One of my favorite running events, the Bend Marathon is equal parts gorgeous and challenge. Taking place in one of the most geologically diverse regions of Oregon, and with equally diverse climate conditions, the race combines distance, elevation, and weather in ways for which few can prepare.
This was my third year running the marathon. I’ll admit, leading up to it, I wasn’t sure this year was going to work out. Despite a season of training, a slip of my right ankle in January had me on crutches for close to a month. Through my recovery, I’d worked to steadily increase mileage and duration of training runs. Walks had become brief jogs, and from that, 5-mile slow runs. Slowly, confidence returned. The San Diego Half in March was my first double-digit race, and just six weeks before Bend. I’d done okay, more or less, give or take some stiffness in my joints. But this was different. And here it was.
Nervous as I was, on the morning of April 22, I managed down a small breakfast. Though gut issues set in, and which would persist through the first quarter of the race, I would not be stopped. Angela was going to run the Half, and together we set off for the race. It was a quick drive through the eerily quiet streets of Bend that morning, and we were able to park just a block from the start line.
It’s easy to recall the conditions that morning of the race. The sky was brilliant blue. The air, crisp and fresh. The temperature, near freezing. I became keenly aware of one of my feet going numb. Wow, it was cold! It was now or never. Standing in the company of hundreds of other runners, we lined up, and we were off.
The course began in beautiful Drake Park, set in downtown Bend, lined by Mirror Pond and shaded by tall trees of every sort. The first two miles past quickly, as we circled around the park and onto Wall Street. The course then shifted us back down towards Deschutes River, following waterfront trails and roads. This year, the course had been shifted away from the Old Mill District. It’s fine by me, that space is too stuffy to appreciate the fun that this race provides. Instead, runners turned up along Colorado Avenue and past Deschutes Brewery.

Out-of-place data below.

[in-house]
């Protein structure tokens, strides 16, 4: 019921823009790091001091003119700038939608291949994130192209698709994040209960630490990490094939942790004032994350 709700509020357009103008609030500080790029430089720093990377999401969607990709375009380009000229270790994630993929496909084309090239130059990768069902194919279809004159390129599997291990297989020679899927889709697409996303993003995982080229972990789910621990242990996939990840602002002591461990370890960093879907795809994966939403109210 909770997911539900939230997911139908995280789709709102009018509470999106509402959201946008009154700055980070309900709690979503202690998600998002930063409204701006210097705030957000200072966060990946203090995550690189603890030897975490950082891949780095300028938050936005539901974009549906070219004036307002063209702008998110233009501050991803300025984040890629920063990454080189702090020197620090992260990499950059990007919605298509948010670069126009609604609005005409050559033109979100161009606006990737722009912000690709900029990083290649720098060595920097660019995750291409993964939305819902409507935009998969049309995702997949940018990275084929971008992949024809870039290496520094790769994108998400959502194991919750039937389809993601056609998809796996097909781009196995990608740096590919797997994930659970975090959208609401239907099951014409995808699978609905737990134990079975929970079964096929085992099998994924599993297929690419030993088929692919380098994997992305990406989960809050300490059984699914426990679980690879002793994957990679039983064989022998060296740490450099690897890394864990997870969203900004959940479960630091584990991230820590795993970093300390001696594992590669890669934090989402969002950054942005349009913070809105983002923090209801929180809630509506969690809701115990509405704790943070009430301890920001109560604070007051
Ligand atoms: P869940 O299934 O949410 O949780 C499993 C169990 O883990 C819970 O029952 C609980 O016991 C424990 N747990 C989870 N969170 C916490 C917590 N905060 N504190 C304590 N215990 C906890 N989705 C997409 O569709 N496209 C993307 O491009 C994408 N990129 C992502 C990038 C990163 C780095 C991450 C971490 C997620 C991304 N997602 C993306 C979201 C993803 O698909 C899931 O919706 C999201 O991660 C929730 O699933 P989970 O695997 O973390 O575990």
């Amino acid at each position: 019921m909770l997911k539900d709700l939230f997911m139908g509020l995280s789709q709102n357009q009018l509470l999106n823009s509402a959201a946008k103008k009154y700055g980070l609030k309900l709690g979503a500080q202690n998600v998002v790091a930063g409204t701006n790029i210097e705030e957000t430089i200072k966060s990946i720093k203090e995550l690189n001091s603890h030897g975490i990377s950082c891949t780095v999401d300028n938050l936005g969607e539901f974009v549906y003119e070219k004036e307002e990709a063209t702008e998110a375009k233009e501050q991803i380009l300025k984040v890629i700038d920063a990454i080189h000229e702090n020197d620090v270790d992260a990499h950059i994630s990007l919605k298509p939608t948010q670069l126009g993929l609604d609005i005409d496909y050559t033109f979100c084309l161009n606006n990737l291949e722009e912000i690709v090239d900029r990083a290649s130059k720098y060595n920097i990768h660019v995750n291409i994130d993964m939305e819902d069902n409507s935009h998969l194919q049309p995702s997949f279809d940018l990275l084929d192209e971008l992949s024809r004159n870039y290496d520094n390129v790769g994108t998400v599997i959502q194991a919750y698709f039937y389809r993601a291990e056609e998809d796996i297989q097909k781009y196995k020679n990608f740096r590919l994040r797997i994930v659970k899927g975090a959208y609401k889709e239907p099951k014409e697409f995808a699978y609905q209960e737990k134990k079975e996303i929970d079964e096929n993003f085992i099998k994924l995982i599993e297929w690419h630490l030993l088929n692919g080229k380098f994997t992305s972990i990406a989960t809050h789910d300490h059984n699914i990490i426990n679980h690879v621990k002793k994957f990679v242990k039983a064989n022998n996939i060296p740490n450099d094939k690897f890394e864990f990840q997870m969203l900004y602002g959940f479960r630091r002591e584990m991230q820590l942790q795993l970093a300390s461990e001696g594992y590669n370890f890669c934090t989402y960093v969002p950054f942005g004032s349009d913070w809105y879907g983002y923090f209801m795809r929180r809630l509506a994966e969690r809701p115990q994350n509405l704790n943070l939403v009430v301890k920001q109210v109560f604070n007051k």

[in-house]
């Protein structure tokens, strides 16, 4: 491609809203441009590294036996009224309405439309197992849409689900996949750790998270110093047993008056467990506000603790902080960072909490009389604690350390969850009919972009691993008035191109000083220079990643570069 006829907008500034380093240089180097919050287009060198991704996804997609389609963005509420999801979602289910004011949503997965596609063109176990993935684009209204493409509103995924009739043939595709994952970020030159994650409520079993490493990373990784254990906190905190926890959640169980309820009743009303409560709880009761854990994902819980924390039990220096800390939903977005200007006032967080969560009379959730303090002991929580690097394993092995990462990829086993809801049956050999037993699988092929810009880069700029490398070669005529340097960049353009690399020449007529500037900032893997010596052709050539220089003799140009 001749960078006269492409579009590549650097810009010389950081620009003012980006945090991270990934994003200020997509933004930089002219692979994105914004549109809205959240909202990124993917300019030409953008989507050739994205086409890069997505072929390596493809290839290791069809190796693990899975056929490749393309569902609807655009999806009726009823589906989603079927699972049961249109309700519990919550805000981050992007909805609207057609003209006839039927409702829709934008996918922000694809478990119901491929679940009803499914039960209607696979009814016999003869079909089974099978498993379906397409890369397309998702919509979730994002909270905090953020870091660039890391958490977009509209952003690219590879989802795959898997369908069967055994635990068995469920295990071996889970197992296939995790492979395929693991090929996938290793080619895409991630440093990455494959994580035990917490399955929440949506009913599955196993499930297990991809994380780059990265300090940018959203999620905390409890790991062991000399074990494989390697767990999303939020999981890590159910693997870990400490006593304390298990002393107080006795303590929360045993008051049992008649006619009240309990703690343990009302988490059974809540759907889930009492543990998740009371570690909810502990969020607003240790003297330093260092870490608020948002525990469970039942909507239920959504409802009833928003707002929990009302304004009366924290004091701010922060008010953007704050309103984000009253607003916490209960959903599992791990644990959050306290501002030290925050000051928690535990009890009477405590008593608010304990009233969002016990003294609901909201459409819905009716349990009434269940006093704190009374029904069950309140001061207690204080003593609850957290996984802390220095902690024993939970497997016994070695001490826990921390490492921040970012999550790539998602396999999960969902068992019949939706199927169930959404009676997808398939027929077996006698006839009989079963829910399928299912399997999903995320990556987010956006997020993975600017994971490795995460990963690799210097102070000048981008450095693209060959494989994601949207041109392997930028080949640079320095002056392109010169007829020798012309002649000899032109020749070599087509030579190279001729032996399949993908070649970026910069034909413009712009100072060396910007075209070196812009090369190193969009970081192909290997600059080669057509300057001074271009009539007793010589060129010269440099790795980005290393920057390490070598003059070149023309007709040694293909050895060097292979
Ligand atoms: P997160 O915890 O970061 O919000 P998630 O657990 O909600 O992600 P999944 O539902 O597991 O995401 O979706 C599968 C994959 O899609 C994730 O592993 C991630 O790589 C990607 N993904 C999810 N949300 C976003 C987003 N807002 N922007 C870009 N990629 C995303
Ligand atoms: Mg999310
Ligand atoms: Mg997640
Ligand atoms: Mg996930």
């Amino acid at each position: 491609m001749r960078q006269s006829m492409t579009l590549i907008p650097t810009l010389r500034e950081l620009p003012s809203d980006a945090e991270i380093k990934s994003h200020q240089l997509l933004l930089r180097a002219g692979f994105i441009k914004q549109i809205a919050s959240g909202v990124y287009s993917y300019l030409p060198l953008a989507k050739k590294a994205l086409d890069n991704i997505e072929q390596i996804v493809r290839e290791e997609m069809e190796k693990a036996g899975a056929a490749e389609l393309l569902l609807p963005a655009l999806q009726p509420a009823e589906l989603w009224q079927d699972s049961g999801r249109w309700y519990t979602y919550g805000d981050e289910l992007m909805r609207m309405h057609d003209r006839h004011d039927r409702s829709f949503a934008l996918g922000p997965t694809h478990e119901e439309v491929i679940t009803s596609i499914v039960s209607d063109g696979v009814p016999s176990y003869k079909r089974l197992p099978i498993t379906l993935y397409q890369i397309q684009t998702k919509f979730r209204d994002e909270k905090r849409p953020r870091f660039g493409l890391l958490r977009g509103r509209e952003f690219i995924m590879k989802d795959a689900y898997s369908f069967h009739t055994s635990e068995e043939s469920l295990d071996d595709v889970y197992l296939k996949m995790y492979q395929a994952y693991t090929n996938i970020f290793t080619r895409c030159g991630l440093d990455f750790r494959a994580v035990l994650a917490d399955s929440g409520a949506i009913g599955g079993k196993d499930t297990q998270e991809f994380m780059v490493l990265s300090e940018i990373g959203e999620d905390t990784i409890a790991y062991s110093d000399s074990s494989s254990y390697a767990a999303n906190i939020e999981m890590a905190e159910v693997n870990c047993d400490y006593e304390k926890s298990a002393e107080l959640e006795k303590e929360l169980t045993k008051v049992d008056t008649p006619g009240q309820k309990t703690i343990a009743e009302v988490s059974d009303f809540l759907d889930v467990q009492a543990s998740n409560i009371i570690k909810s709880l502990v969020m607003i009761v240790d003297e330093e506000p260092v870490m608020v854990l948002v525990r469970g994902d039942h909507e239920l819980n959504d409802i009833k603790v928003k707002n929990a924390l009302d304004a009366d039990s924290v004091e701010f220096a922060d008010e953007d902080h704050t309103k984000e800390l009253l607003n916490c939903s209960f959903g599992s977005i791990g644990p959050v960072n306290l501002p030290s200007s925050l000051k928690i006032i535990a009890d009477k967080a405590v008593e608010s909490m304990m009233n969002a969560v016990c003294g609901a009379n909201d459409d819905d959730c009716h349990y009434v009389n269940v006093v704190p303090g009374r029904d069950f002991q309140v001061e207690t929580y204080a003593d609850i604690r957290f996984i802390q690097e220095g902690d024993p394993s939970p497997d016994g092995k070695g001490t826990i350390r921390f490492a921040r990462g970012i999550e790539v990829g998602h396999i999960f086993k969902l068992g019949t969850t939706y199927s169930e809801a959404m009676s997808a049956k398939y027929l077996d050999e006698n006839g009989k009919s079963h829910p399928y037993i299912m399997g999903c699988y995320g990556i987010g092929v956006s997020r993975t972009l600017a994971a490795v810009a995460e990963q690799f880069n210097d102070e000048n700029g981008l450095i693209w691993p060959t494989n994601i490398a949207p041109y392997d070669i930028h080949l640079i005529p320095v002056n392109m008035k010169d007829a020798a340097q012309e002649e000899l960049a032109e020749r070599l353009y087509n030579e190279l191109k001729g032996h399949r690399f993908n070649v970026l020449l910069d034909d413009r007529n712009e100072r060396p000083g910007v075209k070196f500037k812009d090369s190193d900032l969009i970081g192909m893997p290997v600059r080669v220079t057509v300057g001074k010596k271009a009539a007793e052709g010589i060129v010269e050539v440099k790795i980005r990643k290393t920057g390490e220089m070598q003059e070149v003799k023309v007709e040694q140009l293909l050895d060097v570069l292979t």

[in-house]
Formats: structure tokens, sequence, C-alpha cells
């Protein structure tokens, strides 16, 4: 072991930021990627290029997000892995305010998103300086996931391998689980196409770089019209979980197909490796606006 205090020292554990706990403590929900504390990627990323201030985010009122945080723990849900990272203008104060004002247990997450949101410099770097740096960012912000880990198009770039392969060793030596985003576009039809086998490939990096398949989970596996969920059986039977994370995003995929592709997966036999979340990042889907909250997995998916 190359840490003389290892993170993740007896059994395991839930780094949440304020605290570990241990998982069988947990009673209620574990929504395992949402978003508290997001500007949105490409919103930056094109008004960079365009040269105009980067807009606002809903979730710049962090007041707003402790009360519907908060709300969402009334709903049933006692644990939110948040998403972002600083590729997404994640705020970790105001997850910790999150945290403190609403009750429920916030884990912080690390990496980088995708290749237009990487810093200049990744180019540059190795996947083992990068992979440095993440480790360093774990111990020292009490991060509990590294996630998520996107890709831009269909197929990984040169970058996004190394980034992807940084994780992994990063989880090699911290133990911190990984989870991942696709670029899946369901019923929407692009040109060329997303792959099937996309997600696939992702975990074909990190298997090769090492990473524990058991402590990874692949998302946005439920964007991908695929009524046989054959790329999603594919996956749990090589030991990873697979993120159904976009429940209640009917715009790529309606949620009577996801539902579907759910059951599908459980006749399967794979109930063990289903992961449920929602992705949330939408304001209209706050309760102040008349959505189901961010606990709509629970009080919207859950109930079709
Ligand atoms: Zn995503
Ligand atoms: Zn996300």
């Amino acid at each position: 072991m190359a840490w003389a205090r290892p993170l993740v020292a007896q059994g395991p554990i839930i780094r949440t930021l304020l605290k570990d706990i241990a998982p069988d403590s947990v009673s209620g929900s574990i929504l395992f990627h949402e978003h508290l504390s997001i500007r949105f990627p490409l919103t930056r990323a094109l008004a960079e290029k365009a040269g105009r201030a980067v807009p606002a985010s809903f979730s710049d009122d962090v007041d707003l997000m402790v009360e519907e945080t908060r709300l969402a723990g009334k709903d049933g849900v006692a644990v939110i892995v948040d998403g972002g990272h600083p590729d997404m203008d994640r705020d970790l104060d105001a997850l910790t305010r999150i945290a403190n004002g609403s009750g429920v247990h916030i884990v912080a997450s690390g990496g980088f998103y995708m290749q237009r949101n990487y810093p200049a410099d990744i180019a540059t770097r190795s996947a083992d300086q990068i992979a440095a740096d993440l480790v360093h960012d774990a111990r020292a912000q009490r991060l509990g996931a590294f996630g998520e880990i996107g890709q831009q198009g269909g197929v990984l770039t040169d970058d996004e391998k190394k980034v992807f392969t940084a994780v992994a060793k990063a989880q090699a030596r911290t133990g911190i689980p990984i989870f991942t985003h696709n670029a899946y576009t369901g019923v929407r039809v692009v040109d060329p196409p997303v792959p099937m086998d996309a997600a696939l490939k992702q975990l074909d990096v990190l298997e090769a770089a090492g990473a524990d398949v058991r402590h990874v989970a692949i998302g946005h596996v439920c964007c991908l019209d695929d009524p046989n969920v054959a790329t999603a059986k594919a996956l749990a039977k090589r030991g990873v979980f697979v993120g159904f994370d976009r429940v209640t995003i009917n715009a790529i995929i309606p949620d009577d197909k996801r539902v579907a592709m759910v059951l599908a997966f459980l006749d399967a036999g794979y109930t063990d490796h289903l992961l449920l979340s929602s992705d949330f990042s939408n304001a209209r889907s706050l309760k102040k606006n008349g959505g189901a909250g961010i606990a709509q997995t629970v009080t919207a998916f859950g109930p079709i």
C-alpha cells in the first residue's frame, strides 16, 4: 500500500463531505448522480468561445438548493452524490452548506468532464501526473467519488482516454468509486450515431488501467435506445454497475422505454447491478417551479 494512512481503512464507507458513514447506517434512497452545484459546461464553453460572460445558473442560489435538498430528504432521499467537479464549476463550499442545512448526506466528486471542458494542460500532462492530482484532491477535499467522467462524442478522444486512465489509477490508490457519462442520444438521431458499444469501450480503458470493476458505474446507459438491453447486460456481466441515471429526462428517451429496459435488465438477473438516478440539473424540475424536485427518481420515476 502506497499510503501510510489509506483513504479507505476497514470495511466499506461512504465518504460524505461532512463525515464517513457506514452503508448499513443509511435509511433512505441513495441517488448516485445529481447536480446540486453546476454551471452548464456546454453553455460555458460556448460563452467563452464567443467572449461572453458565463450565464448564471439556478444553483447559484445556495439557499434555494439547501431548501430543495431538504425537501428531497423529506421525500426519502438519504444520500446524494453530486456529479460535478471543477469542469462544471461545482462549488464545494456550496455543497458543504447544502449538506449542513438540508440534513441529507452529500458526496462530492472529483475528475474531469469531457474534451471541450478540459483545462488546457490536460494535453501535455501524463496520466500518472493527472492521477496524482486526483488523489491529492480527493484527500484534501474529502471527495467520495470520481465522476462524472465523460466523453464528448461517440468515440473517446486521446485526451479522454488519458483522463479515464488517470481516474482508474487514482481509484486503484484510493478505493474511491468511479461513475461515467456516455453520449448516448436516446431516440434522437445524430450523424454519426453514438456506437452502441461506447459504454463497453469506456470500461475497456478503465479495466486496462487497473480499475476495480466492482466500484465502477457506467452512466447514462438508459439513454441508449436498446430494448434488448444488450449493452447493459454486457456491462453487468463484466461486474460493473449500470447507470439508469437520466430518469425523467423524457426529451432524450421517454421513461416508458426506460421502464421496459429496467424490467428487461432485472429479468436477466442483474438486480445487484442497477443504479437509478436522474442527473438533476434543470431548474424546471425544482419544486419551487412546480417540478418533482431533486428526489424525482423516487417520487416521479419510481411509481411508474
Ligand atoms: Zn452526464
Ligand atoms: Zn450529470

I was hoping we’d have some trail time, and was not disappointed! The route took us down to Reed Market Road, which lines the southern portion of Riverbend Park, and then crossed the river once more to place us on a trail of finely crushed volcanic rock and dirt. This three mile, out-and-back stretch of the course provided incredible views of the Deschutes. At mile 8, we exited the trail for Reed Market once more. We turned left and South, to follow a gravel trail and paved path along SW Century Drive out of town, and up towards Mount Bachelor.
The six mile climb took us all the way up to the Cascade Lakes Ranger Station three miles further up the mountain than before. A freshly-paved trail, beautifully set back from the highway a good 100 feet, provided shade and protection, and allowed me to take in nearby slopes and rock faces that I’d never before seen. At mile 14, the turnaround was almost bittersweet. I’d wanted to keep going, but the path had ended.
The descent back down into Bend was quick. At mile 16, we left the protected trail and rejoined SW Century Drive. I knew that another climb (ahem, “rolling hills”) lay ahead. Sure enough, we turned up Skyline Ranch Road for a few feet, before heading up into the Tetherow community. The architecture of the houses in this area are simply breathtaking, but in the moment, I was having a hard enough time catching my breath, so chose to instead focus on a few gummy bears and called it good.
Turning North along Mt. Washington Drive, then Metolius Drive, and finally Skyline Ranch Road, I was now solidly walking. I’d hit a wall at mile 18 that I just could not shake. My pit stop at mile 5 had left me dehydrated and lacking nutrients, and I’d been borrowing time up to this point. I took in as many calories and Nuun as I could get at the aid stations, but I just could not get my feet to move. At one point, I actually contemplated lying down in the gravel to take a nap. That’s never happened before. I stopped for a moment, taking in the view of the mountains to the West, and regained my composure.
I pushed on. I realized Angela was closing in on my position, just like last year, and I took some comfort in the possibility of crossing the finish line with her once more. Whatever it was, I finally passed the wall, and by mile 23, I was ready to wrap this thing up. I met Ang at about mile 24, and I was encouraged that she was on a PR pace. We ended up those last two miles pacing each other.
At mile 25, at the exact same house we’ve passed before, there was a loudspeaker blasting the theme from Rocky. It was Ang’s father’s favorite song, and his fight song during his battle with cancer. It’s one of those things that we hear when we most need the inspiration, and we have come to accept it as a sign he is cheering us on.
And then, there was long, wooden footbridge across Mirror Pond, and the path beyond it through Drake Park toward the finish line. We’d made it! As we did last year, so did we again cross the finish line together.
The wrap-up was nice. The weather had turned warmer, the sun was out, and smiles were all around. Runners came in and were cheered by all. Deschutes Brewery’s mobile beer keg was pouring pints of a few select ales, and after a long race is one of the rare times I can manage down a pint or two of beer. We rested for a bit, and headed on to a hearty lunch in town.
And so it was a wrap for the 2018 Bend Marathon.